Lee’s Two Word Tuesday – 5/30/17

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Red-tailed Tropicbird (Phaethon rubricauda) feeding a chick ©WikiC

FEED ME

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“Remove far from me vanity and lies: give me neither poverty nor riches; feed me with food convenient for me:” (Proverbs 30:8 KJV)

Red-tailed Tropicbird (Phaethon rubricauda) feeding a chick ©WikiC

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More Daily Devotionals

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Sunday Inspiration – Flamingos and Tropicbirds

American Flamingo Beak at Gatorland by Lee

American Flamingo Beak at Gatorland by Lee

“But now is made manifest, and by the scriptures of the prophets, according to the commandment of the everlasting God, made known to all nations for the obedience of faith:” (Romans 16:26 KJV)

As we continue through the taxonomic order of birds, we have come to two Orders that are small. The Phoenicopteriformes Order is made up of one family, the Flamingos. Our other Order is the Phaethontiformes, which has the Tropicbird family. There are only six birds in the first family and three in the other.

White-tailed Tropicbird (Phaethon lepturus) by Ian

White-tailed Tropicbird (Phaethon lepturus) by Ian

So, let’s go find out what the Lord Created these birds to appear like, and find out a little about them.

Flamingos are a type of wading bird in the genus Phoenicopterus (from Greek φοινικόπτερος meaning “purple wing”), the only genus in the family Phoenicopteridae. There are four flamingo species in the Americas and two species in the Old World.

Chilean Flamingo (Phoenicopterus chilensis) ©Wiki

Flamingos often stand on one leg, the other tucked beneath the body. The reason for this behavior is not fully understood. Recent research indicates that standing on one leg may allow the birds to conserve more body heat, given that they spend a significant amount of time wading in cold water. However, the behaviour also takes place in warm water. As well as standing in the water, flamingos may stamp their webbed feet in the mud to stir up food from the bottom. (Wikipedia with editing)

Red-tailed Tropicbird (Phaethon rubricauda) by Ian

Red-tailed Tropicbird (Phaethon rubricauda) by Ian

Tropicbirds are a family, Phaethontidae, of tropical pelagic seabirds now classified in their own order Phaethontiformes. Their relationship to other living birds is unclear, and they appear to have no close relatives. There are three species in one genus, Phaethon. They have predominantly white plumage with elongated tail feathers and small feeble legs and feet.

Tropicbirds plumage is predominantly white, with elongated central tail feathers. The three species have different combinations of black markings on the face, back, and wings. Their bills are large, powerful and slightly decurved. Their heads are large and their necks are short and thick. They have totipalmate feet (that is, all four toes are connected by a web). The legs of a tropicbird are located far back on their body, making walking impossible so that they can only move on land by pushing themselves forward with their feet. (Wikipedia with editing)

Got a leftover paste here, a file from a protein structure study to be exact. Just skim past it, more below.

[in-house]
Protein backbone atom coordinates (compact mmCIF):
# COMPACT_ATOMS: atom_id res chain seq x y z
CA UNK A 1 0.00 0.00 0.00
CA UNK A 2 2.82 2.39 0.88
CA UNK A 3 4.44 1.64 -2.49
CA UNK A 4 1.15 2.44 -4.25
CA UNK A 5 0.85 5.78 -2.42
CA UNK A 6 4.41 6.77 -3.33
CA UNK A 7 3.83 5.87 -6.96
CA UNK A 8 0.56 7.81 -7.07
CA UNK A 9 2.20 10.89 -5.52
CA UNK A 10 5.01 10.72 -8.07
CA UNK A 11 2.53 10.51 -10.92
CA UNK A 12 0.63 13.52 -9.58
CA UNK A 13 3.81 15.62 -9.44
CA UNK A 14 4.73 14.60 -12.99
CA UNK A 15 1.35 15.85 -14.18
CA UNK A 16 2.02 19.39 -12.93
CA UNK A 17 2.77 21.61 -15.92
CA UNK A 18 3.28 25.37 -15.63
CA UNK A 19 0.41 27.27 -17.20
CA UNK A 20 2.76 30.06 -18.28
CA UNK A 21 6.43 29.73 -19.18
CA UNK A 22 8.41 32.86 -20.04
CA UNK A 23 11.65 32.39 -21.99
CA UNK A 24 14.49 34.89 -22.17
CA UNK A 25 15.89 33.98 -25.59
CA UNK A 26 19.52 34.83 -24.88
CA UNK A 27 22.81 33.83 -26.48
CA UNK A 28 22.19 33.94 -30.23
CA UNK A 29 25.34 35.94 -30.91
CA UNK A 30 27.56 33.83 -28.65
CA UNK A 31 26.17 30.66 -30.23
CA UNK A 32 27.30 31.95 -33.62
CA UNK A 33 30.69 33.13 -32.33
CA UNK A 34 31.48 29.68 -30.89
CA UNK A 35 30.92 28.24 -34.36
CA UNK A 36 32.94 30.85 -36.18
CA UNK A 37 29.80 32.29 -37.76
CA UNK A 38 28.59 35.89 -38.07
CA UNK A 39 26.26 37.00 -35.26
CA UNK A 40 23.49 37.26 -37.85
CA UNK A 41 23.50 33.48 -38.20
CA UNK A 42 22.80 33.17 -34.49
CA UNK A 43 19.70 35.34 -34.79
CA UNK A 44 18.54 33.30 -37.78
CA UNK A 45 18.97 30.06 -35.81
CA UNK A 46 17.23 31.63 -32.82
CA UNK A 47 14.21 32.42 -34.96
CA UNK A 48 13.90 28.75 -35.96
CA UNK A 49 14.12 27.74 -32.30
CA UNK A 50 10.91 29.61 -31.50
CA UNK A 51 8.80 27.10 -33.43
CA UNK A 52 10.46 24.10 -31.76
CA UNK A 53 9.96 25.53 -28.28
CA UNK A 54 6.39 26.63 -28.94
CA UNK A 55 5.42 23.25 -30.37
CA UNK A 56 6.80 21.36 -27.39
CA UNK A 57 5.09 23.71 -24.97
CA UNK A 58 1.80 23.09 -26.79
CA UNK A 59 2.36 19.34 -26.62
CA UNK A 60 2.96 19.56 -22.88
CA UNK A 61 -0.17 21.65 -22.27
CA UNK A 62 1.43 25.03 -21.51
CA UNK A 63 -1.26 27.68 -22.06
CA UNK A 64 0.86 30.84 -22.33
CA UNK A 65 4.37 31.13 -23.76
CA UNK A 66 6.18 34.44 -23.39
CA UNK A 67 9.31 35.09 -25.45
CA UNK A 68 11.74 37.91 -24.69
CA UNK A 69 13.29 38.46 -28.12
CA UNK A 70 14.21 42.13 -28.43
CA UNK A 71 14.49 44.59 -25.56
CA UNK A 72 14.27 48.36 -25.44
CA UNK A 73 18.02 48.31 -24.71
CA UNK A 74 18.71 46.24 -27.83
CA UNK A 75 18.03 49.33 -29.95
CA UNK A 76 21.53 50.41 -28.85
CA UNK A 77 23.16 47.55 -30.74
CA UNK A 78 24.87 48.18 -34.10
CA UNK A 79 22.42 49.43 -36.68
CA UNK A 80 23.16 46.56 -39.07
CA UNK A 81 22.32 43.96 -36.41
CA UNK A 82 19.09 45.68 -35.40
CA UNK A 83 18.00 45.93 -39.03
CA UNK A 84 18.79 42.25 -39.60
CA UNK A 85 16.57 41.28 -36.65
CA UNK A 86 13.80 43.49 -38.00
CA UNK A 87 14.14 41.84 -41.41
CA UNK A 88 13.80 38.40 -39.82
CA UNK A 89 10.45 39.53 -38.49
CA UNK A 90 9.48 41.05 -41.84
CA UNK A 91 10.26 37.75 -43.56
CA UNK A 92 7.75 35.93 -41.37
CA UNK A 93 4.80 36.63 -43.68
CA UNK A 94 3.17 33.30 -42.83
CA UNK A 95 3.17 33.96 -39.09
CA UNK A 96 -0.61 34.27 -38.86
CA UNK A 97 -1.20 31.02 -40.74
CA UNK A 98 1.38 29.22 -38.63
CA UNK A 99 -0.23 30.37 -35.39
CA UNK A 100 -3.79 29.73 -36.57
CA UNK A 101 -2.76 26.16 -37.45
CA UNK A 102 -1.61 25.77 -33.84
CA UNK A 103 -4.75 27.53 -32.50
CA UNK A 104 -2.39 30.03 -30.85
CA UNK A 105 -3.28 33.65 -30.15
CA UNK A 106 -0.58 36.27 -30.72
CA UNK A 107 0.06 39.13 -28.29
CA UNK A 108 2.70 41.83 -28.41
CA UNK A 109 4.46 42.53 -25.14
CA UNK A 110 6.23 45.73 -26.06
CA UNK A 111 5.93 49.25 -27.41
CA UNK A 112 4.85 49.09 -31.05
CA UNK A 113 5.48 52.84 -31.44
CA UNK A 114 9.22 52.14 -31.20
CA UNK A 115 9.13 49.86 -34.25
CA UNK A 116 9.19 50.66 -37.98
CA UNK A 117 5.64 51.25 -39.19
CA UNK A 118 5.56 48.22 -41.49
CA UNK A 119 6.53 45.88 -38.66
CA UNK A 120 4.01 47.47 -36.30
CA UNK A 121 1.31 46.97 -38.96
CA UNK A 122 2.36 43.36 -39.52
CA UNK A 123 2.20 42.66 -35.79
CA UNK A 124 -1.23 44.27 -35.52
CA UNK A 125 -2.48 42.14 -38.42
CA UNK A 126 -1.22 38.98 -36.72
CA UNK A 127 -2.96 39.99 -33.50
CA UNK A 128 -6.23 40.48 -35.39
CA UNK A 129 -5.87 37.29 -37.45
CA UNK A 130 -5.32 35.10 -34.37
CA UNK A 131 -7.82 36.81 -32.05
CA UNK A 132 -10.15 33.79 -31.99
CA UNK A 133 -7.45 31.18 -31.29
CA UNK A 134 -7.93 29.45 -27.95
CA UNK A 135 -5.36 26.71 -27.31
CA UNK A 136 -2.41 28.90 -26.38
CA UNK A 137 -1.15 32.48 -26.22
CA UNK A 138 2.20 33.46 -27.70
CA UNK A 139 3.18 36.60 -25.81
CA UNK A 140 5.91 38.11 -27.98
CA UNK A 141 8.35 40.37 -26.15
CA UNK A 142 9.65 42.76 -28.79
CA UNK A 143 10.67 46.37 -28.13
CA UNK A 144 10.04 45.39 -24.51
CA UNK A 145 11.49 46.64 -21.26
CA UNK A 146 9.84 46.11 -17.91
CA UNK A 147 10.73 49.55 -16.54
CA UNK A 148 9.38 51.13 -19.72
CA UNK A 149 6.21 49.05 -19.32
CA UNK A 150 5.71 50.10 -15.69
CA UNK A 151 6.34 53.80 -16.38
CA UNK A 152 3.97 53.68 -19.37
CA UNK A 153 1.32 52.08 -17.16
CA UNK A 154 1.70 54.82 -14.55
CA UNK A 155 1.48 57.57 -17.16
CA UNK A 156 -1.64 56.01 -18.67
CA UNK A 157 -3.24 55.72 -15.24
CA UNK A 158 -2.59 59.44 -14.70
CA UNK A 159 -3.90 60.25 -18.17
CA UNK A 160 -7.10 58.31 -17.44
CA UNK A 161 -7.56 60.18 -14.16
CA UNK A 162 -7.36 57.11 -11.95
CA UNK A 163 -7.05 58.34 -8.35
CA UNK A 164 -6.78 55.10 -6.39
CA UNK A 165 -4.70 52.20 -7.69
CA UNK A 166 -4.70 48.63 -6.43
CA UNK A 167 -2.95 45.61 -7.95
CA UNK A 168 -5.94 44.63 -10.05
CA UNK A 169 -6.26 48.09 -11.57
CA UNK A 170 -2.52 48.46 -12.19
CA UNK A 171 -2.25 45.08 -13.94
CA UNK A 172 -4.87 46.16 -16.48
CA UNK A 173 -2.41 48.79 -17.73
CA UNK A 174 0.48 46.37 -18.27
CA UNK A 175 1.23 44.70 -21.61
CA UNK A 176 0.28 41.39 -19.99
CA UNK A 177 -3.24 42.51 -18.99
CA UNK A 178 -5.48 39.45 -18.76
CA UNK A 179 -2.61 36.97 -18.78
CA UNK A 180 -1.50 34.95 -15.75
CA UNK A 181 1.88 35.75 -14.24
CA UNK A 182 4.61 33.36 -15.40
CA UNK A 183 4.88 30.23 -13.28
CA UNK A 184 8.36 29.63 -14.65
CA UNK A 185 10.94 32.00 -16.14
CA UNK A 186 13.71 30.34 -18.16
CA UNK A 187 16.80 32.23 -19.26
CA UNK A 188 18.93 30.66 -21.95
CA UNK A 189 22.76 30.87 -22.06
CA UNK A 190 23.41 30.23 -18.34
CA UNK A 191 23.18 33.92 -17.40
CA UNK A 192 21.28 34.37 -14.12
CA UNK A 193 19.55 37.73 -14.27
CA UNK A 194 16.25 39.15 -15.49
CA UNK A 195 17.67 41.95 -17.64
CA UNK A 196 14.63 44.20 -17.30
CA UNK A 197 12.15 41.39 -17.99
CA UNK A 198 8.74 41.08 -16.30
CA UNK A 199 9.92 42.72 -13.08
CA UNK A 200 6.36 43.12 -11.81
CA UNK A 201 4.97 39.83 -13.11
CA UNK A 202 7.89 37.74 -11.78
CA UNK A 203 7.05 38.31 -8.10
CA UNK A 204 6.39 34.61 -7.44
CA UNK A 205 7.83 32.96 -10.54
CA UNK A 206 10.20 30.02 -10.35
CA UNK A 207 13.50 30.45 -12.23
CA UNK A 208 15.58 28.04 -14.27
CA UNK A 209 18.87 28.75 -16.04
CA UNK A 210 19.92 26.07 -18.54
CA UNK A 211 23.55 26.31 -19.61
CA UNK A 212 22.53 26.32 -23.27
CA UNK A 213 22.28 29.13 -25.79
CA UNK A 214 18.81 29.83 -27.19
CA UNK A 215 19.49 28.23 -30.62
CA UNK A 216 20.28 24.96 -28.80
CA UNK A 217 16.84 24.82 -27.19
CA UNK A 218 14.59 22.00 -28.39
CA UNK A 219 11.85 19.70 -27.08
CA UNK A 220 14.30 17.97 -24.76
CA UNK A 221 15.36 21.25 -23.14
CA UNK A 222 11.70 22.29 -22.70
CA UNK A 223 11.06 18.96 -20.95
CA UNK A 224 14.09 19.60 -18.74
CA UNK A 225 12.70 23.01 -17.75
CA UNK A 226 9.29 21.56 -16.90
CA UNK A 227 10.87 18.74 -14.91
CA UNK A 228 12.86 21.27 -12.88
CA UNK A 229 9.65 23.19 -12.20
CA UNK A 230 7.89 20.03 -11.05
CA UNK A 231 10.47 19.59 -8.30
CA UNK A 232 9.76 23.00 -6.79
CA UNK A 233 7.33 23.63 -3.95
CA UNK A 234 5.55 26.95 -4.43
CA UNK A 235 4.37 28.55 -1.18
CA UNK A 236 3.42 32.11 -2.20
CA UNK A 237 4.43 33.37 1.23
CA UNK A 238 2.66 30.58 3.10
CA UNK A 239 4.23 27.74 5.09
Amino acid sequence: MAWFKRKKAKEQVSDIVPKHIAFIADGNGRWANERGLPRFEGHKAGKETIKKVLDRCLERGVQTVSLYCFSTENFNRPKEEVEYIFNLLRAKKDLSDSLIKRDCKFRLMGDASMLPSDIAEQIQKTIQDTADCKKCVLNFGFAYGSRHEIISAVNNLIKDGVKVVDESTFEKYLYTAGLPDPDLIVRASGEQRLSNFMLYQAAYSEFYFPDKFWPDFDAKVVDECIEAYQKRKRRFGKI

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“Hast thou not known? hast thou not heard, that the everlasting God, the LORD, the Creator of the ends of the earth, fainteth not, neither is weary? there is no searching of his understanding.” (Isaiah 40:28 KJV)

“You Are the Everlasting God” ~ 3 Plus 1 Quartet – Faith Baptist

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PHOENICOPTERIFORMES – Flamingos

Phoenicopteridae – Flamingos

PHAETHONTIFORMES – Tropicbirds

Phaethontidae – Tropicbirds

 

Ian’s Bird of the Week – Red-billed Tropicbird

Red-billed Tropicbird (Phaethon aethereus) by Ian Montgomery

Red-billed Tropicbird (Phaethon aethereus) by Ian Montgomery

Ian’s Bird of the Week – Red-billed Tropicbird ~ by Ian Montgomery

Newsletter – 6/6/11

Last November a Red-billed Tropicbird was recorded on Lord Howe Island (http://aussiebirding.wildiaries.com/species/23736). This is the first Australian record and it is a long way from its closest breeding colonies in the Galapagos. I photographed this species in 2005 at another Ecuadorean site, Isla de la Plata (‘Silver Island’) so I thought I’d share it with you as Tropicbirds are among my favourite birds. Lord Howe Island, incidentally, has breeding Red-tailed Tropicbirds (http://www.birdway.com.au/phaethontidae/red_tailed_tropicbird/index.htm). Isla de la Plata is often called the poor man’s Galapagos as it’s a mere 40km from the Ecuadorean coast as can be visited on a day trip for about $40 and has some of the Galapagos specialties such as the Blue-footed Booby (http://www.birdway.com.au/sulidae/blue_footed_booby/index.htm).